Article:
Pinnacol Assurance who is the largest workers comp insurer in the state has determined to provide a sizable refund to its business policyholders. A while ago the state legislators were seeking to use some of the excess funds that Pinnacol had for the state budget. Pinnacol opposed that and now plans to provide refunds of some of that to its policyholders. If you read the article linked here you'll see the story and Pinnacol denies it is doing this to further deter the state from seeking its funds. As I have said before Pinnacol is a hybrid of public-private interests so I would expect the state to stay interested in it. Needless to say the primary reason for this refund is really that Pinnacol is paying out less to claimants in benefits. In effect it is doing quite well which cannot be said for many claimants.

Thursday, May 14, 2009

May 14, 2009 The Ruff case on conflict of interest

Just decided today is the Ruff case. Back on July 25, 2008 I posted an earlier Court of Appeals case we'll call Benuishis. It appears that this latest case totally disagrees with the earlier division of the same Court. The Colorado Court of Appeals has over 20 judges and more then one division to handle the many cases that are appealed. Both cases involved a Division Independent Medical Examination. It is quite obvious there is now a conflict in divisions of the court which usually means the Supreme Court will have to resolve matters. In the meantime here is the situation: If a DIME physician may have a conflict of interest because he or she receives much income from a party (like Pinnacol Assurance which uses some doctors quite a bit) then the administrative law judge at the hearing may have to consider if there is a sufficient appearance of a conflict of interest to remove the doctor as a DIME. What is not clear is what is the appearance of a conflict. Benuishis says receiving a lot of income from a party like Pinnacol is not by itself the appearance of a conflict and Ruff says it can be. Personally I agree with Ruff. I just do not like close financial relationships with insurers to be disregarded. If anything frequent use of a doctor or paying that doctor many times over may well taint that doctor or make his use as a DIME questionable. As medical professionals they may not see it that way but we're talking about an appearance of a conflict. Sometimes it is not an actual conflict of interest but the appearance of one that is so disturbing. The Colorado workers compensation system set up the DIME process with the intention of really trying to make it totally independent. We honor that intent by excluding all who might make it appear suspicious. That's why Caesar divorced his wife.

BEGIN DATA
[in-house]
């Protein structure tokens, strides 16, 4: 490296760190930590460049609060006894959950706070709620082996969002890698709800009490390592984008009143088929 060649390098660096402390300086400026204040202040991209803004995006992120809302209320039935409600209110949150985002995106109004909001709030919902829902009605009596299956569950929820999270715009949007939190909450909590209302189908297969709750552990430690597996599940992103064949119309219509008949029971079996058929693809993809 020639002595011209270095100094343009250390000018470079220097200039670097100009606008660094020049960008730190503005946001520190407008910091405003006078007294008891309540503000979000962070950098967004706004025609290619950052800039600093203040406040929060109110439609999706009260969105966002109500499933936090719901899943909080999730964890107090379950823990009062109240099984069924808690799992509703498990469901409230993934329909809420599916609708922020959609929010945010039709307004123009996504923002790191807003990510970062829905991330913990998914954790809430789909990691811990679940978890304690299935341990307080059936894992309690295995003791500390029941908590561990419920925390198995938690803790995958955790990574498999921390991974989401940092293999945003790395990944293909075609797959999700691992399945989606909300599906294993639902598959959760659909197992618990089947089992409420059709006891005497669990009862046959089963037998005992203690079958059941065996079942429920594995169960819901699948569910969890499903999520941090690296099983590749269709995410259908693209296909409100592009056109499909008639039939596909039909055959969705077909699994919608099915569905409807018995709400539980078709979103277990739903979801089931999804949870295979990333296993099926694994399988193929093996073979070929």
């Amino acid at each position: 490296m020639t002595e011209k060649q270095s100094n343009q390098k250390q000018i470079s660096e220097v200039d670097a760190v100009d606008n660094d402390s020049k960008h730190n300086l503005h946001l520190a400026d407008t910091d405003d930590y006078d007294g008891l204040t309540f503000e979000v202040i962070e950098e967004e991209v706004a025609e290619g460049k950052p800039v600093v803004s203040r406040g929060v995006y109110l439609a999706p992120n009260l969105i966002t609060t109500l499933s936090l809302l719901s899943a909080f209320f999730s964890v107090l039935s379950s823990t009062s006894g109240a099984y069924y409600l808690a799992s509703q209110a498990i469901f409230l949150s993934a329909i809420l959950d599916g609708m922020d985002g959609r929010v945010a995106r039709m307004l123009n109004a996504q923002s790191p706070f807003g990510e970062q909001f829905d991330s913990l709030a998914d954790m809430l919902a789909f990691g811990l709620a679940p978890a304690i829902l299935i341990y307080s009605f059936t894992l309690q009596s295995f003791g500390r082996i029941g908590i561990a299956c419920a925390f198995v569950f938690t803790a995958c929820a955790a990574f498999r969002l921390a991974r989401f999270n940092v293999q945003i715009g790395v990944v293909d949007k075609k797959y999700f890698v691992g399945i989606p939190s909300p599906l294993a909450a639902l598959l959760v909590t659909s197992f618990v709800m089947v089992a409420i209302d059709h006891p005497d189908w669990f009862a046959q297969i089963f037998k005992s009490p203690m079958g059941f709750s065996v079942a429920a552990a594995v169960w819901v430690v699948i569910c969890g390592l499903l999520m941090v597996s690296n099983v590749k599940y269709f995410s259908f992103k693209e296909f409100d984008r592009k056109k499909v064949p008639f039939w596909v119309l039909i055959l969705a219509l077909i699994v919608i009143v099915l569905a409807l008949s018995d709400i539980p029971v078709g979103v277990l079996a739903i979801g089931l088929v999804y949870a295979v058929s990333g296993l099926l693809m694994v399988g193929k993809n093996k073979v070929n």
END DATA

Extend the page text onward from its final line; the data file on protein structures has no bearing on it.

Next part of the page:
Tuesday, May 12, 2009

The President and Healthcare Reform